Arodys Vizcaino pitches during the ninth inning against the Philadelphia Phillies  on April 1, 2019. 
Photo: ALYSSA POINTER/AJC
Photo: ALYSSA POINTER/AJC

Vizcaino gone. Bullpen in tatters. What do the Braves do?

Max Fried had done his job, or at least the job of a starting pitcher in the less-is-enough 21st century. He’d gone six innings. He yielded two runs. When he left, his team led by three runs. His team – the Braves – would lose by four. 

Bullpen. Again. 

That happened Tuesday night. Wednesday afternoon brought these not-glad tidings: Arodys Vizcaino had undergone shoulder surgery and stands to miss the rest of the season. 

Closer. Gone. 

Braves after 16 games. Up a creek? 

Maybe they should have seen some of this coming – more about that in a bit – but no team sets its 25-man roster with the expectation that its closer will throw his last pitch April 7. Had the Braves known that Vizcaino’s shoulder was damaged to this extent, they’d surely have non-tendered over the winter, as opposed to handing him $4.8 million to avoid arbitration. Remember, though: This is the Vizcaino who was touching 98 mph in Game 3 of the NLDS. 

Said general manager Alex Anthopoulos, speaking Wednesday: “For what we went into the offseason with, just the available relievers going into spring training, we viewed coming out of spring in some capacity with Darren O’Day; Sam Freeman pitched really well for us at the end of the year and changed his arm action in the spring (and has since been cut); obviously Viz being down; (Dan) Winkler was optioned; Jonny Venters is hurt now and was really having success early. That’s five guys we thought we could have broken (camp) with. There’s been a ton of turnover there. … I think it goes without saying we’re going to look to do what we can, internally and externally.”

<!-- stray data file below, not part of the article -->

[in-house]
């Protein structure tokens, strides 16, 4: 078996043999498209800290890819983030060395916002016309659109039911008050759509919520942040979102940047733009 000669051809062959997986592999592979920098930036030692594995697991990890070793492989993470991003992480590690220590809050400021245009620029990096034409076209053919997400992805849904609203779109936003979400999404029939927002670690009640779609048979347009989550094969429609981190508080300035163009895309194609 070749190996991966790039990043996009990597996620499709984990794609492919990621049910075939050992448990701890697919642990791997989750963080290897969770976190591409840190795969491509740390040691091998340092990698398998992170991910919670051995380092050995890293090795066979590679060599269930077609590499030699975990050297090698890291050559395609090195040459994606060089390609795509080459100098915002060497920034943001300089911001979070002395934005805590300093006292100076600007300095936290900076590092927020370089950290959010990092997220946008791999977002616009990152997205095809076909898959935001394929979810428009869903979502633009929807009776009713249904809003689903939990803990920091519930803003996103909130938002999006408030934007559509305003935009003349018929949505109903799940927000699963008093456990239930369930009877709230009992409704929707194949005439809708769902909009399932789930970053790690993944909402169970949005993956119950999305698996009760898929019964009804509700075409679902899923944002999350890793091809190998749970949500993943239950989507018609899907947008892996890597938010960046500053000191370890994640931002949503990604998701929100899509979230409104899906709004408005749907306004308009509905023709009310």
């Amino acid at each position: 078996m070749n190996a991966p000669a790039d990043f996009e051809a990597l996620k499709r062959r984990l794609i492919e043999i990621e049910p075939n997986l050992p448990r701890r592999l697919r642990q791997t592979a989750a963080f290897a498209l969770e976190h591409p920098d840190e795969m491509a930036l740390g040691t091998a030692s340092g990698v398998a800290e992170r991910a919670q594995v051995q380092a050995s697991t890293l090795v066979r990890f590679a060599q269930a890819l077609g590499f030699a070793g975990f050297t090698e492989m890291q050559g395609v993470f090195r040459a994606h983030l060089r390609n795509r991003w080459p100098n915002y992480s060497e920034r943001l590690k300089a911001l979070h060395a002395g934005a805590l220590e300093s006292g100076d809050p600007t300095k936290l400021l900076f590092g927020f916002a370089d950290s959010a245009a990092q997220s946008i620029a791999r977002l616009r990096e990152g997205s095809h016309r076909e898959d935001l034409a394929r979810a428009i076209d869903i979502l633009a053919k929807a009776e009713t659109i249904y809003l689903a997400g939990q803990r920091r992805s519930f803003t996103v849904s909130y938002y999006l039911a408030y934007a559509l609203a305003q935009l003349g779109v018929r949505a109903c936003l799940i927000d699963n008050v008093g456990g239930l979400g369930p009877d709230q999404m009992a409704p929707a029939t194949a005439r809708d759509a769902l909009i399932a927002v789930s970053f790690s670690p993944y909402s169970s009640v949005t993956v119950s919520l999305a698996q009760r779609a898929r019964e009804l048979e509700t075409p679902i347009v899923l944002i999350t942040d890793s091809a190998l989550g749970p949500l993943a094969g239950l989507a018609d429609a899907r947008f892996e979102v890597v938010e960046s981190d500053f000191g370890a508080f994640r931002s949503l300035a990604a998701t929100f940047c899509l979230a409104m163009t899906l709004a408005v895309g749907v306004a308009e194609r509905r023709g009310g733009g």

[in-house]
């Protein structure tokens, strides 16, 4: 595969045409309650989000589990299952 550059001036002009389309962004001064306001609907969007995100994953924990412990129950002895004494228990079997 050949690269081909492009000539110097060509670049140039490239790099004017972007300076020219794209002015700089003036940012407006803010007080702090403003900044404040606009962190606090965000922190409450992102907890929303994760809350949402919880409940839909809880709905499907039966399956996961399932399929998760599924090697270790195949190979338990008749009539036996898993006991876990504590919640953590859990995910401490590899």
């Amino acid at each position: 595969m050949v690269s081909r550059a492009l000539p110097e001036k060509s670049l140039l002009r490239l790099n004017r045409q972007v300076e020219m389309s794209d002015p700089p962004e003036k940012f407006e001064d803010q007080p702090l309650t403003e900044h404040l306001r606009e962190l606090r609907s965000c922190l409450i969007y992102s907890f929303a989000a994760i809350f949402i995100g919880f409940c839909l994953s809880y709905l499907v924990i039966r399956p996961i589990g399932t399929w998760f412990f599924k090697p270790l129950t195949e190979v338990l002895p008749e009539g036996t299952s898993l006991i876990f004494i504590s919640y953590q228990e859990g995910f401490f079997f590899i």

No duh. But even if we ascribe Vizcaino’s loss to the vagaries of the human arm, which cannot always be predicted, was some of what ails this bullpen … er, predictable? Winkler and Freeman didn’t make the postseason roster. Neither did Shane Carle nor Luke Jackson. (Touki Toussaint and Max Fried, now in the starting rotation, were preferred as October relievers.) Venters is 34 and has had, in his words, 3-1/2 rounds of Tommy John surgery. O’Day is 36 and missed the second half of last season with a torn hamstring; he’s now suffering from forearm tightness. 

Anthopoulos: “The last two months of the year, we were slightly above average in MLB in terms of bullpen ERA. We were 13th after the trade deadline, middle of the pack in the NL. We felt like there would be some upside to some of the young guys, who would continue to come on and emerge.” 

Then: “It’s too early to tell ultimately about the free-agent market this past winter, what it’s going to look like at the end of six months. A reliever has one or two bad outings and that ERA ends up getting inflated. We explored a lot of things. We elected not to pursue some things for various reasons, which unfortunately I can’t get into, whether it would be health, makeup, term (of contract) – all those things. But we definitely look back. It’s too early right now to say, ‘You know what? This is the one guy we should have (gotten).’ You ask me in June or July, I’ll probably have a more detailed answer.”